Taiwan's $18.75 billion Public Service Pension Fund (PSPF) isn't planning to dive into private equity even if new rules come into force that would ease the restrictions on such investments.

A draft bill proposed by the Taiwanese body that oversees public sector workers, the Examination Yuan, would lengthen the maximum tenure of mandates for alternatives to 12 years from the current five to enable greater flexibility and improve the chances of better returns.

But PSPF, which serves the retirement needs of civil servants, teachers and military personnel, still isn't minded to invest in private equity, even with the proposed changes – not according to one PSPF executive AsianInvestor spoke to.

“The passing through [of the bill] doesn’t mean that we will do it; it only means from a regulatory perspective this flexibility is allowed,” she said on condition of anonymity.
 
Citing “lack of relevant internal rules on such investments”, she said PSPF has no plans currently to invest in domestic private equity.

By investing in companies that aren't listed on stock exchanges and as a result cannot be bought and sold easily, private equity is a relatively illiquid and complex investment class. But it is often said to command an illiquidity premium because of the extra time and skill required to unlock its hidden value, which is why longer mandates can help.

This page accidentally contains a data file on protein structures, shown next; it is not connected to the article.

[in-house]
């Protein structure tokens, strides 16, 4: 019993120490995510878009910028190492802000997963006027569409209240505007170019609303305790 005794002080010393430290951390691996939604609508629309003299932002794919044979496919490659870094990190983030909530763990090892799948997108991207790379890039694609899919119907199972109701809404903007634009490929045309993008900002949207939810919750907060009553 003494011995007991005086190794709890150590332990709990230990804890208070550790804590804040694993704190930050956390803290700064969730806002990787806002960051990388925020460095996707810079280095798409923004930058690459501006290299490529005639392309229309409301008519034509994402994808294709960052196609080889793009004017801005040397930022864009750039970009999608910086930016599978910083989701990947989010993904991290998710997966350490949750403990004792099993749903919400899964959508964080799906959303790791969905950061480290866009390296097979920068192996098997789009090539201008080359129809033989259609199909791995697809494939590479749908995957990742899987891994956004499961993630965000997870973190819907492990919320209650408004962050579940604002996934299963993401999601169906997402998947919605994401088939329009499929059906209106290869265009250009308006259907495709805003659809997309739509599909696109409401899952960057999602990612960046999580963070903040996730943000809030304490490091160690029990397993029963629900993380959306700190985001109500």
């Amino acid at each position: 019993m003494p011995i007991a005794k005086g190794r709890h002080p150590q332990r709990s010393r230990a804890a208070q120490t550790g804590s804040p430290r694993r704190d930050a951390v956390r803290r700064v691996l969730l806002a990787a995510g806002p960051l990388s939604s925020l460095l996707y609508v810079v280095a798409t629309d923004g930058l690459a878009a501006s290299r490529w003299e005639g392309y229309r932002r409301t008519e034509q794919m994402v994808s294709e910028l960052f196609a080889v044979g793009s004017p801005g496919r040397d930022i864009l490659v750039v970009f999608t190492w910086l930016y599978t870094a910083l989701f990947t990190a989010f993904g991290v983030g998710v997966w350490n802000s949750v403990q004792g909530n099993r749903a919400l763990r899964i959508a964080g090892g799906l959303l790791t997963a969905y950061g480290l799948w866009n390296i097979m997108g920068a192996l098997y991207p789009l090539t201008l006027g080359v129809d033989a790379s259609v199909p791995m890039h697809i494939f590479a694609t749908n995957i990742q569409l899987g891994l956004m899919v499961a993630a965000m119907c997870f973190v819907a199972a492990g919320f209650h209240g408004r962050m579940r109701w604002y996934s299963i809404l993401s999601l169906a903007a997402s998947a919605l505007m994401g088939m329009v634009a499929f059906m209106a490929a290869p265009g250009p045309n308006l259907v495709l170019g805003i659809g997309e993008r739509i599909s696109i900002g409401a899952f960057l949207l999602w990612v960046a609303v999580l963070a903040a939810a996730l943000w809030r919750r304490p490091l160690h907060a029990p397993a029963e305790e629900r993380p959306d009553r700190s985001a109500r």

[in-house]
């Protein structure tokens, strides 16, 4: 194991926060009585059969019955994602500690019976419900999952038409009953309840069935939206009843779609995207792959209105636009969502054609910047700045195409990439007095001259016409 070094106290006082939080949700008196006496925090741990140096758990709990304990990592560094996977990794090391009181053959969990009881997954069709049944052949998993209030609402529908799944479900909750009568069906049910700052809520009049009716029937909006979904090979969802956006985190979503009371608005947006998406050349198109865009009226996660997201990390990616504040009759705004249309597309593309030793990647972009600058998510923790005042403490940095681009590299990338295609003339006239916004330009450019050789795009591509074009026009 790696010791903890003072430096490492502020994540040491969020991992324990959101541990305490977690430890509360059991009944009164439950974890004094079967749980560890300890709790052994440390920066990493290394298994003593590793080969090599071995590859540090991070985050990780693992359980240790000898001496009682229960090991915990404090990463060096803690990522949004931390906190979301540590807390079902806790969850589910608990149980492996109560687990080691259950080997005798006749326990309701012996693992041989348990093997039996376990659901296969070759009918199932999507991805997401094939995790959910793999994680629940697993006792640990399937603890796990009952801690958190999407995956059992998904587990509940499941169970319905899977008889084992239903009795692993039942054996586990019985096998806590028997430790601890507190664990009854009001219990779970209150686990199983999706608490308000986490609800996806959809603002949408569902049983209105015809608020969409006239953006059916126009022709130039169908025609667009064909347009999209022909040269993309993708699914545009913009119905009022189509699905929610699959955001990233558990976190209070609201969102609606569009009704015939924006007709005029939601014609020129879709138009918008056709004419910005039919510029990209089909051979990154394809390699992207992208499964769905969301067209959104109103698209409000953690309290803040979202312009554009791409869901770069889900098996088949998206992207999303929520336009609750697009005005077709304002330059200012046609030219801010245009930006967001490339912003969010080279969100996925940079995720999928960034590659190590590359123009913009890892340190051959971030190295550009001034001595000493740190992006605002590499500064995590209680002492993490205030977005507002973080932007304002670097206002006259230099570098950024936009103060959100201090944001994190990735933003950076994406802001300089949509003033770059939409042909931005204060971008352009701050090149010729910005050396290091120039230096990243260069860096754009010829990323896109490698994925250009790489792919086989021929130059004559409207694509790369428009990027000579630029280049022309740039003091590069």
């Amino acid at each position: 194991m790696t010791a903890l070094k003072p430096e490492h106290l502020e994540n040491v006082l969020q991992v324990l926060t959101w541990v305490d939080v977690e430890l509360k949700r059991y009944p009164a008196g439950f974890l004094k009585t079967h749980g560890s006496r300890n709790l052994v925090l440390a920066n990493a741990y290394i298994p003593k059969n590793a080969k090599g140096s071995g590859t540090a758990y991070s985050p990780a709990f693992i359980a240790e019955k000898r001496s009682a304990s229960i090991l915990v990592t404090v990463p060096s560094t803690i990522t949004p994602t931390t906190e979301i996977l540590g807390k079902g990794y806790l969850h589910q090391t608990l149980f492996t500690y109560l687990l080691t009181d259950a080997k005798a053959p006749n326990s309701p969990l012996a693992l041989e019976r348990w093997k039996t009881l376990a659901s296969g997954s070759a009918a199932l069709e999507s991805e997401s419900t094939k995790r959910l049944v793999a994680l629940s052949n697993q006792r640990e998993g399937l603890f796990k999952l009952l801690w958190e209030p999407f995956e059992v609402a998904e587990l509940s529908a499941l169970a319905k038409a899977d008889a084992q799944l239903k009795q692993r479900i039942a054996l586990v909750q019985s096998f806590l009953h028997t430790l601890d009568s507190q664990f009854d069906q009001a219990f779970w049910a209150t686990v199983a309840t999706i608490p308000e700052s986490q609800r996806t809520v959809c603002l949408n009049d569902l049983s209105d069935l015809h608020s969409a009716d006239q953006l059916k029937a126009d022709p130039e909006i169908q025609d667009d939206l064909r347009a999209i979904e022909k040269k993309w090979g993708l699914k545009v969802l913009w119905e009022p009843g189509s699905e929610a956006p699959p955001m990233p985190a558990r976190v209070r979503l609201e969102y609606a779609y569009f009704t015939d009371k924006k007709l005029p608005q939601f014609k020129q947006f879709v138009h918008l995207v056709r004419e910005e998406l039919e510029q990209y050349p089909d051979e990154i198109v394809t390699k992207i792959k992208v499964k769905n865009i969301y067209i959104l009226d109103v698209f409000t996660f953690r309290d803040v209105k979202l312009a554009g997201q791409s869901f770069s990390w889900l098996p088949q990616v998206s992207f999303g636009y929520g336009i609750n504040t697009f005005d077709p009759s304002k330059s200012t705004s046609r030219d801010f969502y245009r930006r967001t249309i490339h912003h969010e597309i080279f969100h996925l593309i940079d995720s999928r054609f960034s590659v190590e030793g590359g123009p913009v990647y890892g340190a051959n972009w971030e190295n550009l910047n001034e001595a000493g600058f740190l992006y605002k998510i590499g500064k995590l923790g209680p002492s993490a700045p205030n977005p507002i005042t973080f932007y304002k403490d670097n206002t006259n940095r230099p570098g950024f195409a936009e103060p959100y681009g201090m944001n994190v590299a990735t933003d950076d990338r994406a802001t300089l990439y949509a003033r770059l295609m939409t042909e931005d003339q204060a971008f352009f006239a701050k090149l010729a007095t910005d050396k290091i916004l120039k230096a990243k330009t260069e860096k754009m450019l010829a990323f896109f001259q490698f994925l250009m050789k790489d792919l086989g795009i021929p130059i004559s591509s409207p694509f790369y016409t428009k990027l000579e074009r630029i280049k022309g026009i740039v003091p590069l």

The Examination Yuan's draft bill uses the words “alternative assets” but the proposed mandate extension really pertains to just private equity, the PSPF executive said.

PSPF has its own classification of alternative investments, which includes real estate investment trusts, infrastructure stocks and multi-asset (stocks and bonds combined). Together these account for about 5% of its NT$581.9 billion ($18.75 billion) portfolio, she said.

It could still be at least a couple of months before the bill is passed by the country's government, she added.
 
The seeming lack of interest from PSPF, even so, may disappoint local authorities targeting institutional investors for investments into private equity funds to support the local development of new industries in line with Taiwan's strategic plans.
 
A government scheme published in June last year aims to direct insurance funds into the so-called “five plus two” innovative industries, as well as into the public construction and long-term care sectors.

The “five plus two” refers to five pillar industries – the internet of things, biomedical, green energy, smart machinery and defence, subsequently expanded to include new agriculture and the circular economy (related to the recycling of products).

MANDATE PLAN

PSPF had 38.05% of its assets entrusted to external managers as of May-end this year. Overseas investments accounted for 48.5% of its portfolio.

In November last year, PSPF invited fund managers to bid for a five-year domestic equity mandate of NT$30 billion, which was subsequently awarded to Uni-President, Fuh Hwa, Cathay, Prudential, Capital and Nomura.

The fund managers are required to follow an absolute-return strategy and should meet an annual target return of 50 basis points above Taiwan’s Taiex Total Return Index.

However, the PSPF executive said there will unlikely be any mandate plan this year, as there is little new funding. The contributions to the fund are currently less than distributions, she said.

Taiwan’s biggest pension fund, the Bureau of Labor Funds, has also said that it may not issue any new mandates this year. That was after it postponed a plan to issue a multi-factor bond mandate, having failed to find a suitable benchmark.